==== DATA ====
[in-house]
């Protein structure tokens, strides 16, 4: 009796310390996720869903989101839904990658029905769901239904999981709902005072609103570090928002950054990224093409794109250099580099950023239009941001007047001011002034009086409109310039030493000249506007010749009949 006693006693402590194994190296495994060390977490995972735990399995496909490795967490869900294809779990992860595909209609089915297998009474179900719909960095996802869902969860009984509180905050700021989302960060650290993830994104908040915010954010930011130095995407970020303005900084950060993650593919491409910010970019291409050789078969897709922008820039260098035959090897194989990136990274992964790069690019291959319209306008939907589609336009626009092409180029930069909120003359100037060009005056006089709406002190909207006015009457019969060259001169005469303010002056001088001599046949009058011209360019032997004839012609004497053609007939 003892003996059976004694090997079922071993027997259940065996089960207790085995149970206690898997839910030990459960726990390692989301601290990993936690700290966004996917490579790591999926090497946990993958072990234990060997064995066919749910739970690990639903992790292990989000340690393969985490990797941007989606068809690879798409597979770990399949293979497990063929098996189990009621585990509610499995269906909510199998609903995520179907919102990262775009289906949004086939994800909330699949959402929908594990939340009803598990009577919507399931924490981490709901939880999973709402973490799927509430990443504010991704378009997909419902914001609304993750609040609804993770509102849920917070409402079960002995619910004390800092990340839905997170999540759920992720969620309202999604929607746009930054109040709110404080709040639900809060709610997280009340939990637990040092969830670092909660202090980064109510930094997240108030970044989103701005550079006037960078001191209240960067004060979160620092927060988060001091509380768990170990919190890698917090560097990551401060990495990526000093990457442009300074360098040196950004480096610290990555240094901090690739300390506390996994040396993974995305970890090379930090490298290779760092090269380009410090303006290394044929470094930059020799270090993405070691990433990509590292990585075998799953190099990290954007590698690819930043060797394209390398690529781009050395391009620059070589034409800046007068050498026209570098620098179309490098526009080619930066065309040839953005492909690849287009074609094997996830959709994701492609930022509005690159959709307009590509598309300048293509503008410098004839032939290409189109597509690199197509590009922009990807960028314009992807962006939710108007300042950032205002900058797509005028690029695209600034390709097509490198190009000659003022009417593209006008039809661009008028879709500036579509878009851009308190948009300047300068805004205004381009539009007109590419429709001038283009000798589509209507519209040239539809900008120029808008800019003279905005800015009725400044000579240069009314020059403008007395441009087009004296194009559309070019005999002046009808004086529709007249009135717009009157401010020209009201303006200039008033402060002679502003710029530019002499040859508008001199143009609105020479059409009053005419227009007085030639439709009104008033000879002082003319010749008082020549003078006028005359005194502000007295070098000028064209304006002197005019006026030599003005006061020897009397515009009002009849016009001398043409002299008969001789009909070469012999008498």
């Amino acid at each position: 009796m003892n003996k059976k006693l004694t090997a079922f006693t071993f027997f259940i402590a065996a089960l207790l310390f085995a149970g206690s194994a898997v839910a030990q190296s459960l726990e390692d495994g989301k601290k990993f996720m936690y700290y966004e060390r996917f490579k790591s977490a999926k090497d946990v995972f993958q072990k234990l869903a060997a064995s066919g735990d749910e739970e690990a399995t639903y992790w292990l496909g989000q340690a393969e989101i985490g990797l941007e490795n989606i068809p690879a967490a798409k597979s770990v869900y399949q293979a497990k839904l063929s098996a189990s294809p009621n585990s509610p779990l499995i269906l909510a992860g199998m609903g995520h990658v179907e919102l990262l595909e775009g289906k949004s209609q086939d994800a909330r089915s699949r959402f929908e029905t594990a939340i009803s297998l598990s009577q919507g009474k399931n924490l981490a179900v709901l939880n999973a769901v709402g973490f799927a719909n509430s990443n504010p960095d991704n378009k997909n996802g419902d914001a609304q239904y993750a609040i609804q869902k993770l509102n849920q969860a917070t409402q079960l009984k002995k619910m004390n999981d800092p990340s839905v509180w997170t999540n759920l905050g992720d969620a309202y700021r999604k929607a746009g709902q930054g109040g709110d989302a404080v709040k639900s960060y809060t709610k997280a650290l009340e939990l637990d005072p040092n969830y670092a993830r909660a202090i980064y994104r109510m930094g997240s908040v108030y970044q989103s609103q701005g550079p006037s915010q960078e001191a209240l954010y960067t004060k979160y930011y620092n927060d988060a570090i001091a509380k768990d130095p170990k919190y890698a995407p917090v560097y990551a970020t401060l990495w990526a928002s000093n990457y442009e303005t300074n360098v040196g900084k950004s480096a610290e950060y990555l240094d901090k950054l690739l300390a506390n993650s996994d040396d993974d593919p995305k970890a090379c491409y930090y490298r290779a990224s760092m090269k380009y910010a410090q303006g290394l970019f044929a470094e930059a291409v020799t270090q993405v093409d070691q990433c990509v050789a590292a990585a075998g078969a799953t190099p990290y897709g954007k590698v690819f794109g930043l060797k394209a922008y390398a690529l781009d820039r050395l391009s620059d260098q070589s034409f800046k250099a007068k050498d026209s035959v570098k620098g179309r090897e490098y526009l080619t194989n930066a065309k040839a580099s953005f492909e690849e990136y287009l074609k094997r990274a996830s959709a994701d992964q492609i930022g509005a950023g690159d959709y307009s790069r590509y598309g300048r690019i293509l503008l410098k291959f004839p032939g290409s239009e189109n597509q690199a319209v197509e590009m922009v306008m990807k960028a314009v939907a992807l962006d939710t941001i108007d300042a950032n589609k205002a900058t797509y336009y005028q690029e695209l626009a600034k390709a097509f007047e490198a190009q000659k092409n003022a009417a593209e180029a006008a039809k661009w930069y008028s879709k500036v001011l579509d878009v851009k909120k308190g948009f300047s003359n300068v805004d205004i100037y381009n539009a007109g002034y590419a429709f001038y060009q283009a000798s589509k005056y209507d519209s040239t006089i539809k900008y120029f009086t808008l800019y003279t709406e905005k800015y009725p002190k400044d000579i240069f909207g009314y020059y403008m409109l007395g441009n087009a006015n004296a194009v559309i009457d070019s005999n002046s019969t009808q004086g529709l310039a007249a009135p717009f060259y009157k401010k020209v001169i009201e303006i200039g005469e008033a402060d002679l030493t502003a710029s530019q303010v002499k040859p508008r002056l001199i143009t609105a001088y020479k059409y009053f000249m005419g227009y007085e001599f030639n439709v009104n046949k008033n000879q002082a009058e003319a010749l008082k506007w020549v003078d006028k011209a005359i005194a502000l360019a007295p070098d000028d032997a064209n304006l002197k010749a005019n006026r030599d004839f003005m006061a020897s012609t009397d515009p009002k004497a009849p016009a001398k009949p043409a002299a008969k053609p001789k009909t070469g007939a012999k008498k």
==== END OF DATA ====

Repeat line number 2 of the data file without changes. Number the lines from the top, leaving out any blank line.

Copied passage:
């Protein structure tokens, strides 16, 4: 009796310390996720869903989101839904990658029905769901239904999981709902005072609103570090928002950054990224093409794109250099580099950023239009941001007047001011002034009086409109310039030493000249506007010749009949 006693006693402590194994190296495994060390977490995972735990399995496909490795967490869900294809779990992860595909209609089915297998009474179900719909960095996802869902969860009984509180905050700021989302960060650290993830994104908040915010954010930011130095995407970020303005900084950060993650593919491409910010970019291409050789078969897709922008820039260098035959090897194989990136990274992964790069690019291959319209306008939907589609336009626009092409180029930069909120003359100037060009005056006089709406002190909207006015009457019969060259001169005469303010002056001088001599046949009058011209360019032997004839012609004497053609007939 003892003996059976004694090997079922071993027997259940065996089960207790085995149970206690898997839910030990459960726990390692989301601290990993936690700290966004996917490579790591999926090497946990993958072990234990060997064995066919749910739970690990639903992790292990989000340690393969985490990797941007989606068809690879798409597979770990399949293979497990063929098996189990009621585990509610499995269906909510199998609903995520179907919102990262775009289906949004086939994800909330699949959402929908594990939340009803598990009577919507399931924490981490709901939880999973709402973490799927509430990443504010991704378009997909419902914001609304993750609040609804993770509102849920917070409402079960002995619910004390800092990340839905997170999540759920992720969620309202999604929607746009930054109040709110404080709040639900809060709610997280009340939990637990040092969830670092909660202090980064109510930094997240108030970044989103701005550079006037960078001191209240960067004060979160620092927060988060001091509380768990170990919190890698917090560097990551401060990495990526000093990457442009300074360098040196950004480096610290990555240094901090690739300390506390996994040396993974995305970890090379930090490298290779760092090269380009410090303006290394044929470094930059020799270090993405070691990433990509590292990585075998799953190099990290954007590698690819930043060797394209390398690529781009050395391009620059070589034409800046007068050498026209570098620098179309490098526009080619930066065309040839953005492909690849287009074609094997996830959709994701492609930022509005690159959709307009590509598309300048293509503008410098004839032939290409189109597509690199197509590009922009990807960028314009992807962006939710108007300042950032205002900058797509005028690029695209600034390709097509490198190009000659003022009417593209006008039809661009008028879709500036579509878009851009308190948009300047300068805004205004381009539009007109590419429709001038283009000798589509209507519209040239539809900008120029808008800019003279905005800015009725400044000579240069009314020059403008007395441009087009004296194009559309070019005999002046009808004086529709007249009135717009009157401010020209009201303006200039008033402060002679502003710029530019002499040859508008001199143009609105020479059409009053005419227009007085030639439709009104008033000879002082003319010749008082020549003078006028005359005194502000007295070098000028064209304006002197005019006026030599003005006061020897009397515009009002009849016009001398043409002299008969001789009909070469012999008498």